Though the importance of solar energy to the space program ensured that research and development would continue through the 1950s and 1960s, solar power still faced a major barrier—it was not a cost effective source of energy. This was not an issue during the Space Race, when the American and Soviet governments were willing to invest heavily in solar research and development to try and win the race to the moon. Cost was a major issue, however, in terms of developing solar power for widespread domestic use. Conventional sources of fuel (coal, oil, and natural gas) were simply much cheaper, and there was little reason for people to embrace solar technology for everyday needs. And since the main client of solar power had been the space program, there had been little stimulus for manufacturers to refine the technology for smaller-scale use.
The turning point with regard to cost came in the early 1970s when a group of American scientists approached the issue of solar energy from a fresh perspective. These scientists, based at Solar Power Corporation in New Jersey, recognized that solar energy would never have a domestic market until the cost came down dramatically. Taking that as their starting point, they set about to calculate the cost at which solar power would be commercially viable and then develop a solar cell that would not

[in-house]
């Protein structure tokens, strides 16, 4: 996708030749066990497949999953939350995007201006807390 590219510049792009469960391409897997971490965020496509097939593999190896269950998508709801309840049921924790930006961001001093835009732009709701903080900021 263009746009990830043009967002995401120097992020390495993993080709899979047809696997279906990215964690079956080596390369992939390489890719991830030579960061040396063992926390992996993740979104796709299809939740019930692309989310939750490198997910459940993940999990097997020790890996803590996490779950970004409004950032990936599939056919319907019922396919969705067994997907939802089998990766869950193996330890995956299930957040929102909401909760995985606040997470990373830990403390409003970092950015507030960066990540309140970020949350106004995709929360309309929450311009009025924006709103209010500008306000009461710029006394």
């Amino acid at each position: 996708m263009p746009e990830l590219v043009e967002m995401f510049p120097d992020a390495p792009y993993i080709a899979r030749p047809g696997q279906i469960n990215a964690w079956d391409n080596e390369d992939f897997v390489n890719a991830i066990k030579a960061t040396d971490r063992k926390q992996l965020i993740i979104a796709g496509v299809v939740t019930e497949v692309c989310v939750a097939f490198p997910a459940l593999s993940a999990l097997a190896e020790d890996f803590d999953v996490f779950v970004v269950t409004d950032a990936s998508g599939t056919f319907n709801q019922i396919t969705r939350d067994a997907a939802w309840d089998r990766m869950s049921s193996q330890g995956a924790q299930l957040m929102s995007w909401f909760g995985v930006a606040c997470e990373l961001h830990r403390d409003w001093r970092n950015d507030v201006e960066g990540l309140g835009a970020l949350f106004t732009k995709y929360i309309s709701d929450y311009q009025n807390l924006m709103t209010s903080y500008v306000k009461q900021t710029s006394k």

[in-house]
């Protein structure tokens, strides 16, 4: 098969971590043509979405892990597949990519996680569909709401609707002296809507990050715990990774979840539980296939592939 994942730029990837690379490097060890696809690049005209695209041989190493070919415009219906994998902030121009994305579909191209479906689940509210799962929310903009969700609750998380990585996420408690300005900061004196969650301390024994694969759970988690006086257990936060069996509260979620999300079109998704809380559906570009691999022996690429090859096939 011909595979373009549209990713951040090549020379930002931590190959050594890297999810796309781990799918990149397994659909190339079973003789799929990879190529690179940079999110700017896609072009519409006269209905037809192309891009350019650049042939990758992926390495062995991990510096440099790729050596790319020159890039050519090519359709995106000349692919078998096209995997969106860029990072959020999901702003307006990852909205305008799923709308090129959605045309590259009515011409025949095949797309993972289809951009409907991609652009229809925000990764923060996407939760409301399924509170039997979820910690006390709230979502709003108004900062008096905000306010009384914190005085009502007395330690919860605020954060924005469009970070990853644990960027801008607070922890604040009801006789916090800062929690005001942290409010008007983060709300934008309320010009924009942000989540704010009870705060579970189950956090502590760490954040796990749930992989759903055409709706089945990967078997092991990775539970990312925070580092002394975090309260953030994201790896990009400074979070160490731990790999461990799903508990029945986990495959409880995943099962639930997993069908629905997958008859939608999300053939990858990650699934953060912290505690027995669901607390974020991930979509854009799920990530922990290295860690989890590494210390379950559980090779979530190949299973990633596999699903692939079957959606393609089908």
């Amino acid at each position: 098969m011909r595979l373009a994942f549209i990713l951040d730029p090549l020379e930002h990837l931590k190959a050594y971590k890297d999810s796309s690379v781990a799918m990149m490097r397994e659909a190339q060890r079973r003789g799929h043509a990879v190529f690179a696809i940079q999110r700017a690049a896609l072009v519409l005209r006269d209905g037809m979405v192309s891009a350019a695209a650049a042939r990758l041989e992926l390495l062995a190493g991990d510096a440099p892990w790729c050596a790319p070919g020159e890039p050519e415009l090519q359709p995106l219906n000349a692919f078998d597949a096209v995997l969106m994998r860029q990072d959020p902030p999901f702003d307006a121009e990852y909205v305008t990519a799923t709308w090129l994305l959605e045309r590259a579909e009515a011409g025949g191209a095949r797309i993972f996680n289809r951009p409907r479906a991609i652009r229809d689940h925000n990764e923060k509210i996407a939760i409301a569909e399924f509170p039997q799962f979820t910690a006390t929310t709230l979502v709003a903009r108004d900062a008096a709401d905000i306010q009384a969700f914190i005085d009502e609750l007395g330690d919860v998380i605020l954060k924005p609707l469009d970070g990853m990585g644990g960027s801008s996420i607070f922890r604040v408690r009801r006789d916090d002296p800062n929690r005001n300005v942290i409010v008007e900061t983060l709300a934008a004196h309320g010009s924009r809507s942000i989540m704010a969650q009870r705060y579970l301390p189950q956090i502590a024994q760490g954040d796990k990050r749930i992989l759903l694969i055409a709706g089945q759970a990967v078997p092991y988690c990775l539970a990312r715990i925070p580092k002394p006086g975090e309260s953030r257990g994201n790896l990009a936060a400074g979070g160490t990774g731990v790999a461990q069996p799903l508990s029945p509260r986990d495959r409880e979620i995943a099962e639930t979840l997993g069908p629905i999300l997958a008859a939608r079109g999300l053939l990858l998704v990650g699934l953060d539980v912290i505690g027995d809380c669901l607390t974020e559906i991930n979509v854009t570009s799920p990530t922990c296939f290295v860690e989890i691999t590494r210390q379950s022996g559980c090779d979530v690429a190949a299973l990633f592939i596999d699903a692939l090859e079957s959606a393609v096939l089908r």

exceed that cost. In 1973, they introduced a cell that was less efficient than the standard model of the time, but cost 80% less. The timing could not have been better for the industry because that same year saw a major world energy crisis as the price of oil spiked to unprecedented levels. This crisis acted as a major catalyst for government investment in alternative energy, including solar. Further refinements and improvements to the technology of solar cells have led to much greater efficiency converting sunlight into electricity. In 1954, a solar cell that converted 6% of sunlight into electricity was considered a major breakthrough. The efficiency of cells has improved steadily, and today a typical commercial cell converts between 16% and 19% of sunlight (as of 2013, the most efficient solar cell in the world, tested under laboratory conditions, has an efficiency of over 44%, but such cells are extremely specialized and expensive).
The photovoltaic solar energy industry is still in its infancy in Canada as a whole, and Alberta in particular. In 2012, Canada had an installed capacity of
765 MW of photovoltaic solar power, which provides only a fraction of 1% of the country’s overall energy needs (likewise, the electricity generated in Alberta by photovoltaic cells is negligible). Though a very modest number, Canada’s installed capacity is growing steadily.